GW games definitely dominate the wargames around here, so I needed to find skirmish games that still had a following as I would still want a community to game with.
The first wargames I looked into were Warmachine/Hordes and Malifaux, as they seemed to have the largest followings in my area.  I bought some Warmachine models, but didn't really enjoy painting them. They're cool but steampunk didn't have a place in my heart that sci-fi would. I got a Maulifaux starter box, which I realised too late would have the same result as the Warmachine. I looked at the Inifinity models, and felt nothing. They're sci-fi, and there's nothing wrong with them, but they just didn't do it for me.

Then I came across MERCS ( Apparently, a rulebook had just come out and there was a small community growing in the States. One look at the models and I was drawn in - they just look fantastic.

The flagship MERCS squad - CCC Yellowjackets
KemVar squad

Reading the fluff was refreshing too - it wasn't the dark, grim future of 40K, but a relatively bright and properous future (even though it's one dominated by corporate greed). A bit of research into the game, and I found a LOT of my issues with 40K would be solved:
  • Low model count, which means a playable force would be significantly cheaper (around AU$60 for 5 models + game cards) and take a much shorter time to paint and get on the table.
  • I found a local retailer that sells the MERCS line at VERY competitive prices. This means no need for huge orders to save on postage, and postage time is 3 days instead of 3 weeks.
  • Encourages collecting multiple armies - with only 5-6 miniatures per faction, I could collect all the factions and it would still cost less than a 40K army, and also take less time to paint.
  • The games are played on a 2'x3' table - something I could host at my place, meaning I wouldn't need to wait for fortnightly club meets and arrange games according to my schedule.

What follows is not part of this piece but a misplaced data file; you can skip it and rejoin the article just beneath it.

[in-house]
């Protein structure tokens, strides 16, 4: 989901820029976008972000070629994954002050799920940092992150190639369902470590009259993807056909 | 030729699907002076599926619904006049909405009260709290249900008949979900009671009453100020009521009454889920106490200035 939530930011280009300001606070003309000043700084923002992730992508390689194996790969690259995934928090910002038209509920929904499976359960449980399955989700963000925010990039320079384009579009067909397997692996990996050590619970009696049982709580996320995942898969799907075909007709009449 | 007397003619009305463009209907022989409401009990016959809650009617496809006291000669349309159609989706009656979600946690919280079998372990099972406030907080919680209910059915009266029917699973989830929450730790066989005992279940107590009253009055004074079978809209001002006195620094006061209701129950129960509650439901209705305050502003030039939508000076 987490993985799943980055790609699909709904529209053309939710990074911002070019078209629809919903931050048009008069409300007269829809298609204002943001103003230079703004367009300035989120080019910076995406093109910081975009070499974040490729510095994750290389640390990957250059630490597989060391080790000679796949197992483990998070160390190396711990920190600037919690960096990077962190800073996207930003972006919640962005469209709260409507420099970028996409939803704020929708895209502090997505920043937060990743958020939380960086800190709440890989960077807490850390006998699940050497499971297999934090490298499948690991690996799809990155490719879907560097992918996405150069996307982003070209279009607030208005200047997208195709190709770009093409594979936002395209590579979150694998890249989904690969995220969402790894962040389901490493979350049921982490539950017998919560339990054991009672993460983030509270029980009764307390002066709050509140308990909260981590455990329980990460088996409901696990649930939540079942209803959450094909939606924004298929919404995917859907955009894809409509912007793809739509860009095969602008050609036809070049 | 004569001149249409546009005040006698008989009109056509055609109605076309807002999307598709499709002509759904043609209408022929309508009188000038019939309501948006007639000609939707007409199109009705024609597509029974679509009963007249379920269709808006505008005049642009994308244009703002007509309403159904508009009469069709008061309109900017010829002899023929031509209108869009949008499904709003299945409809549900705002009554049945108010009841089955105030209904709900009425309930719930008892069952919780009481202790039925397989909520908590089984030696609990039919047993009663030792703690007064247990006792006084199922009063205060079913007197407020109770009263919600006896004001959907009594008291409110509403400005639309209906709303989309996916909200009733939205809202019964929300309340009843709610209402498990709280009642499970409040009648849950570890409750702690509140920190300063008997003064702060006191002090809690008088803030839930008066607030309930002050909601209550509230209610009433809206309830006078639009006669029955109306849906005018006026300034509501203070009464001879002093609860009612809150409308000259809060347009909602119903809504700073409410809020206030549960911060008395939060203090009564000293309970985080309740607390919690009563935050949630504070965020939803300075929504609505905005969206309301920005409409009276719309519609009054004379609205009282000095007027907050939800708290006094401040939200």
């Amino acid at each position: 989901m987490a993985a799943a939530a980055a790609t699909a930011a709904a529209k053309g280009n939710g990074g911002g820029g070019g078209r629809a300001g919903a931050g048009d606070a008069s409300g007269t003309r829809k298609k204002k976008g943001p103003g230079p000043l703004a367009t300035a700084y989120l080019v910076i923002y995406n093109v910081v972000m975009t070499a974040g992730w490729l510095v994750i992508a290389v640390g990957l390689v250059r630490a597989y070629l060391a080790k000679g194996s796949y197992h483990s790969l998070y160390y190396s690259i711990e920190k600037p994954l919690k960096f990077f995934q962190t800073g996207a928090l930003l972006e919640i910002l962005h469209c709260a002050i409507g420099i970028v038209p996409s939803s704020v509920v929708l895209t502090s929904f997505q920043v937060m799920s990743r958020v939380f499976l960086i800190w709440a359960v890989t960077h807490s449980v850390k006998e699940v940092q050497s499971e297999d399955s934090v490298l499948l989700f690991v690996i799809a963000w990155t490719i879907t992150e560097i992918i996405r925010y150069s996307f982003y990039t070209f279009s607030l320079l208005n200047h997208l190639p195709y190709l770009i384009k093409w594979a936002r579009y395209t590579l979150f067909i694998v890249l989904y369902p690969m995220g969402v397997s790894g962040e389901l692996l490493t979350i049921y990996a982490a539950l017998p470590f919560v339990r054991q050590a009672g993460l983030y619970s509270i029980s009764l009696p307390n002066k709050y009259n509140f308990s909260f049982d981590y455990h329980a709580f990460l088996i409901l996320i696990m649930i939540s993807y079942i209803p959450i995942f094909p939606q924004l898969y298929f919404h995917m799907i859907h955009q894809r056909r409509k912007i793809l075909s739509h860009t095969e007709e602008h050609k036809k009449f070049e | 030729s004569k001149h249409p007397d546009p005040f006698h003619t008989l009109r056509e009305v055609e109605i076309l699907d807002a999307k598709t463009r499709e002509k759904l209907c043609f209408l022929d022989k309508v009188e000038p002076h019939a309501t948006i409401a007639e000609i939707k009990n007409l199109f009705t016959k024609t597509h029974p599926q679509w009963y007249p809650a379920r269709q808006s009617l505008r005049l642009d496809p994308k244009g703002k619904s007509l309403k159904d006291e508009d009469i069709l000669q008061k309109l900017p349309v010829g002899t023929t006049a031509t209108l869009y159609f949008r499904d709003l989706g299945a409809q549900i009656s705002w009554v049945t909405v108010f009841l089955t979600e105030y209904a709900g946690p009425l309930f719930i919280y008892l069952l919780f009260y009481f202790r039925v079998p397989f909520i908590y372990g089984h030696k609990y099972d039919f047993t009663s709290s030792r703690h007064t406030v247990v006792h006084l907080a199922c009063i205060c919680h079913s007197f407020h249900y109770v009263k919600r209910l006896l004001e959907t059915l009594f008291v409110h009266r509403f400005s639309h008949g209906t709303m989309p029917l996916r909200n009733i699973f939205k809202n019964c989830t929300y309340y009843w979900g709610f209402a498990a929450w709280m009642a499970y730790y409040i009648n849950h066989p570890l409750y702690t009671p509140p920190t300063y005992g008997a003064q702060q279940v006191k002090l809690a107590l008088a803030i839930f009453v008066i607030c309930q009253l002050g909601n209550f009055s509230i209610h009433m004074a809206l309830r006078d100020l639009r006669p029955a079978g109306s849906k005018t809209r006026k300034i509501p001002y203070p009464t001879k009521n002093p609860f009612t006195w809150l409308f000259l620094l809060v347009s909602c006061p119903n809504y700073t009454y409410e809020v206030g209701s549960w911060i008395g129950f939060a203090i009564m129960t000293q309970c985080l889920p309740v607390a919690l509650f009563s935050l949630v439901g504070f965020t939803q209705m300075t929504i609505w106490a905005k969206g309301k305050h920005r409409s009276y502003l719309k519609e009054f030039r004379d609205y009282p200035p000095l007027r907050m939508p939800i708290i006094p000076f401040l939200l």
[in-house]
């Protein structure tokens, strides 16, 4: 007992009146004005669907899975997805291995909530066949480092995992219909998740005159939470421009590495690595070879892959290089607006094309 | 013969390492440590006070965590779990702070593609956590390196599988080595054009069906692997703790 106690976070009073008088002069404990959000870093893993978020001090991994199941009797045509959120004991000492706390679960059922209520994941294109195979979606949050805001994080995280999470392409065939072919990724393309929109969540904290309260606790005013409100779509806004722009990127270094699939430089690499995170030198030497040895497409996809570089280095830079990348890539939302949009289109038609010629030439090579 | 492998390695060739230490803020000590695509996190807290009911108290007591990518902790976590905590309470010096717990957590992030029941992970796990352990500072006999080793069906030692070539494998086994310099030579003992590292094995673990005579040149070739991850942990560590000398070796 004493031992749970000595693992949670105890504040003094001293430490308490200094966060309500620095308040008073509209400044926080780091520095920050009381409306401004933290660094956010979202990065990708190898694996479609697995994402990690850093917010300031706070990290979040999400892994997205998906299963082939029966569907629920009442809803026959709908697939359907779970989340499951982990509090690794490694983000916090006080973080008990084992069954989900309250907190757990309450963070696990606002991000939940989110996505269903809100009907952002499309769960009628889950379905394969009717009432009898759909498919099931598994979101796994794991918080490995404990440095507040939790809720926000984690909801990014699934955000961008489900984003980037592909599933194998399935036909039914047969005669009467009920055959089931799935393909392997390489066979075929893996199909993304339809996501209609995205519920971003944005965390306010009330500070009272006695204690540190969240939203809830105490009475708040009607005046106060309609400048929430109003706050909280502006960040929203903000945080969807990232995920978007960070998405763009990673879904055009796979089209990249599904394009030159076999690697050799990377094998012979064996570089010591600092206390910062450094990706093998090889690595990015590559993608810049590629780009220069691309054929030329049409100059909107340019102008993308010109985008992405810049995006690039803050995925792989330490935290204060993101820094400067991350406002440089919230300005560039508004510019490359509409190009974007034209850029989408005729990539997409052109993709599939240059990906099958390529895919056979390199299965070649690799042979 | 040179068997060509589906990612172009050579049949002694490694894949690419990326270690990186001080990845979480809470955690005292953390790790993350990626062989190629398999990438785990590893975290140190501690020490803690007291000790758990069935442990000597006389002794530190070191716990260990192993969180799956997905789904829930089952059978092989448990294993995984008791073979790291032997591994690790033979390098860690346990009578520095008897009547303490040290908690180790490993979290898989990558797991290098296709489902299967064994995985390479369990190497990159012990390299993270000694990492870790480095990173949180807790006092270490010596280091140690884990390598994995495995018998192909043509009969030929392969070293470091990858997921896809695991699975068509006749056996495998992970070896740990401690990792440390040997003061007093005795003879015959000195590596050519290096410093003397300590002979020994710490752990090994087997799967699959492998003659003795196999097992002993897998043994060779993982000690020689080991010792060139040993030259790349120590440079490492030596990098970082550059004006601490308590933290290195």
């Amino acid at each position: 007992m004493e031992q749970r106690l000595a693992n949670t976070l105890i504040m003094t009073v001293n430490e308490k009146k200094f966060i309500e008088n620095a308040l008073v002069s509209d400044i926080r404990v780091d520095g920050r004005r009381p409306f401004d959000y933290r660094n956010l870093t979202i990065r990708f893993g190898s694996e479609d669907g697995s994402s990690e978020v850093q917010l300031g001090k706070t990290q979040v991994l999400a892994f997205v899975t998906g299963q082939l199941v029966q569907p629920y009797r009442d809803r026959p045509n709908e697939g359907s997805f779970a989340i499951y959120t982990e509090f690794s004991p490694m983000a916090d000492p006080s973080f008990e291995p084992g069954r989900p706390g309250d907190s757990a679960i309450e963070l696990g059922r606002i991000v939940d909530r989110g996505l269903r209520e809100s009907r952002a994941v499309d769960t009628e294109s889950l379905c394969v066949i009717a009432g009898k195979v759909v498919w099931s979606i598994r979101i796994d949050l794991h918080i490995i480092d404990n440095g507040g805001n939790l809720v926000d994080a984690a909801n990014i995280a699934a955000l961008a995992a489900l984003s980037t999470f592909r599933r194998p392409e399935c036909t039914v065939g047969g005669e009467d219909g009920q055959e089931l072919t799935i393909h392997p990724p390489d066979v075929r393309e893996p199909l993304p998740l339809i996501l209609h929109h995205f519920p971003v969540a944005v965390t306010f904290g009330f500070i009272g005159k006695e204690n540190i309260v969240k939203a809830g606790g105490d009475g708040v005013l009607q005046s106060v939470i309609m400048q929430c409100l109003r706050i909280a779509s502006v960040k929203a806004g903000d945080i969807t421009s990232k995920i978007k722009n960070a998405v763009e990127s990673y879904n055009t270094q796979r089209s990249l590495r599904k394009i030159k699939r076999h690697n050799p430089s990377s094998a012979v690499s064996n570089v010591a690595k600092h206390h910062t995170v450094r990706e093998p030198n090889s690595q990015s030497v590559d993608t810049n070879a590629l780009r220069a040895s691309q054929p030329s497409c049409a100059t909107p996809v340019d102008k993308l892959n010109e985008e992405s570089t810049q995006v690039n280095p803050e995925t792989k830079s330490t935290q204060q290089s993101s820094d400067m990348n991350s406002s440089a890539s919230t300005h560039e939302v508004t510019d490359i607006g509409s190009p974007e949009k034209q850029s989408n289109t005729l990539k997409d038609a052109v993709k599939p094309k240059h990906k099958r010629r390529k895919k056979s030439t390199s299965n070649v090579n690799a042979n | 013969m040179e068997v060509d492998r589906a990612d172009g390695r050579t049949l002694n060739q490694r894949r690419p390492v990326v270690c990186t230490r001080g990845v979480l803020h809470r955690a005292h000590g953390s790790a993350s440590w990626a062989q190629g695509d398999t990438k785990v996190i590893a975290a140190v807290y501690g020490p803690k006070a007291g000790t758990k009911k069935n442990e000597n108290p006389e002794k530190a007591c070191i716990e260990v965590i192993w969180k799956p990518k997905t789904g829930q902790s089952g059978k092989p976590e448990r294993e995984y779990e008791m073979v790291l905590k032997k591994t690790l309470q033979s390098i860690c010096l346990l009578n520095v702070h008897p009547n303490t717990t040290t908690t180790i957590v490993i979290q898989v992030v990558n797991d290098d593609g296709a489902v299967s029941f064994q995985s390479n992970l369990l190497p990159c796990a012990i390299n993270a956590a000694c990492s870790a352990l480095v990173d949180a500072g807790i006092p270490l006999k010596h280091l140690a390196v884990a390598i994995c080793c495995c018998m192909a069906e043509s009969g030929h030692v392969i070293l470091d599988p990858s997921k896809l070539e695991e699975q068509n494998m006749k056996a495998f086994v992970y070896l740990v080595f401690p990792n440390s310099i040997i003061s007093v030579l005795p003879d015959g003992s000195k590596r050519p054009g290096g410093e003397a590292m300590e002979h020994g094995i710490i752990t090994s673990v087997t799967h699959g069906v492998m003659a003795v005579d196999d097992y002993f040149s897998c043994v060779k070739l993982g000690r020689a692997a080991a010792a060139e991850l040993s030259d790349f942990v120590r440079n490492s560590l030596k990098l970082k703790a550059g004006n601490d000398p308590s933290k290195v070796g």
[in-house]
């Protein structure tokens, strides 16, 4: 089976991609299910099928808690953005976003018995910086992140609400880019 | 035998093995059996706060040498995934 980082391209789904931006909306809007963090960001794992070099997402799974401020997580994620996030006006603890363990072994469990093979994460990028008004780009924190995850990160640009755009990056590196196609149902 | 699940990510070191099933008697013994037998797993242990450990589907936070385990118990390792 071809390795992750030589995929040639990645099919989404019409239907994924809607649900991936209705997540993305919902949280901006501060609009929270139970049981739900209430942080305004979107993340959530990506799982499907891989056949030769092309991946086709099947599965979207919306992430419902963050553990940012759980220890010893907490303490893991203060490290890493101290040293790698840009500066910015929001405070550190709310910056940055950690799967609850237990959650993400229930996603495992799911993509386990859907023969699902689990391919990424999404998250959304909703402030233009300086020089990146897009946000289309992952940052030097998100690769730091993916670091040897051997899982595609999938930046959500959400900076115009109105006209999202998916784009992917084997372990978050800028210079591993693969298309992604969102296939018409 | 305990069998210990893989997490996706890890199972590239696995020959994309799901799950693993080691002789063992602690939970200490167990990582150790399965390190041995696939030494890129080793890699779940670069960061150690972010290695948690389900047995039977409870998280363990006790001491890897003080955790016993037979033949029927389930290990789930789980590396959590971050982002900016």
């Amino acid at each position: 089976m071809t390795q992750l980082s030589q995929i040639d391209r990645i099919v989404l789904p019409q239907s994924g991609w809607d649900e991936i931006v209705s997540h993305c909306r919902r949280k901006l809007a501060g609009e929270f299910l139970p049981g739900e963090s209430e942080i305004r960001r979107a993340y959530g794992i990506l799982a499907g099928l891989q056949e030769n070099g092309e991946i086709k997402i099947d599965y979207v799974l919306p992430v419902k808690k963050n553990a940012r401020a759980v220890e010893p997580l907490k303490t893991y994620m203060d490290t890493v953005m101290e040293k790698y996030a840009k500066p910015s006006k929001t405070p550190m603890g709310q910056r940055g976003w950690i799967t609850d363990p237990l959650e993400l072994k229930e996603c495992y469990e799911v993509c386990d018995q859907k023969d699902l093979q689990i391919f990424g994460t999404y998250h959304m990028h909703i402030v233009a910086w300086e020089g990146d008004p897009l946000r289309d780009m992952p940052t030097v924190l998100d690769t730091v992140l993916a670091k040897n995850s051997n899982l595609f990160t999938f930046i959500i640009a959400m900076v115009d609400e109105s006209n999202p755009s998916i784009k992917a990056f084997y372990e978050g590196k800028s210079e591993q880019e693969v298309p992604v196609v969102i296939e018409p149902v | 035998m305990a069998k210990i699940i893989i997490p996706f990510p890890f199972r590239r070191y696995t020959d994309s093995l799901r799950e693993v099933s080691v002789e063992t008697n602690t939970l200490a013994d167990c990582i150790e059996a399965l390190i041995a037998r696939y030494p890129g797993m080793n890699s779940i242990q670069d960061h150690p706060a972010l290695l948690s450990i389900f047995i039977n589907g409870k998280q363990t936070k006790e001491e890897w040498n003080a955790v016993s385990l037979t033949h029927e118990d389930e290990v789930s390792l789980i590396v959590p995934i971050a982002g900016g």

• Games are shorter, 60-90 minutes as opposed to the huge 3 hour affairs 40K is. This makes it easier to squeeze in a game after work or before heading out for the night. 
    After reading reviews, it seems the gameplay is overall easier than 40K, which has a lot of rules. This suits what I'm looking for in wargaming - a more casual game over a beer with mates :) This is what I want to get out of my hobby - something that suits casual players, with fun gameplay and that I can fit into my ever-decreasing free-time. Between the awesome models, and the relatively simple ruleset (or so I've read), I might even be able to get my non-wargaming mates into the game, and (fingers-crossed) the wife.

    So that leaves me with my ideal skirmish wargame, but without any other players in my area! I'm hoping that MERCS takes off around here - there have been a few threads here and there on local wargaming forums, and seeing as this a new wargame still heavily based in the States I'll have to wait and see how it pans out.

     I'm considering trying to establish a community here for MERCS myself, but seeing as I haven't even read the rulebook yet - that's something that I'll consider later. Worst case scenario, I'll have a bunch of sweet models sitting on my shelves, which I will thoroughly enjoy painting.

    Artwork from the MERCS website

    Sync out.

    1 comment:

    1. You are lucky you got out of GW stuff so fast. Took me years of trying, stopping, trying, failing, stopping to finally break my addiction. It was easier to quit smoking.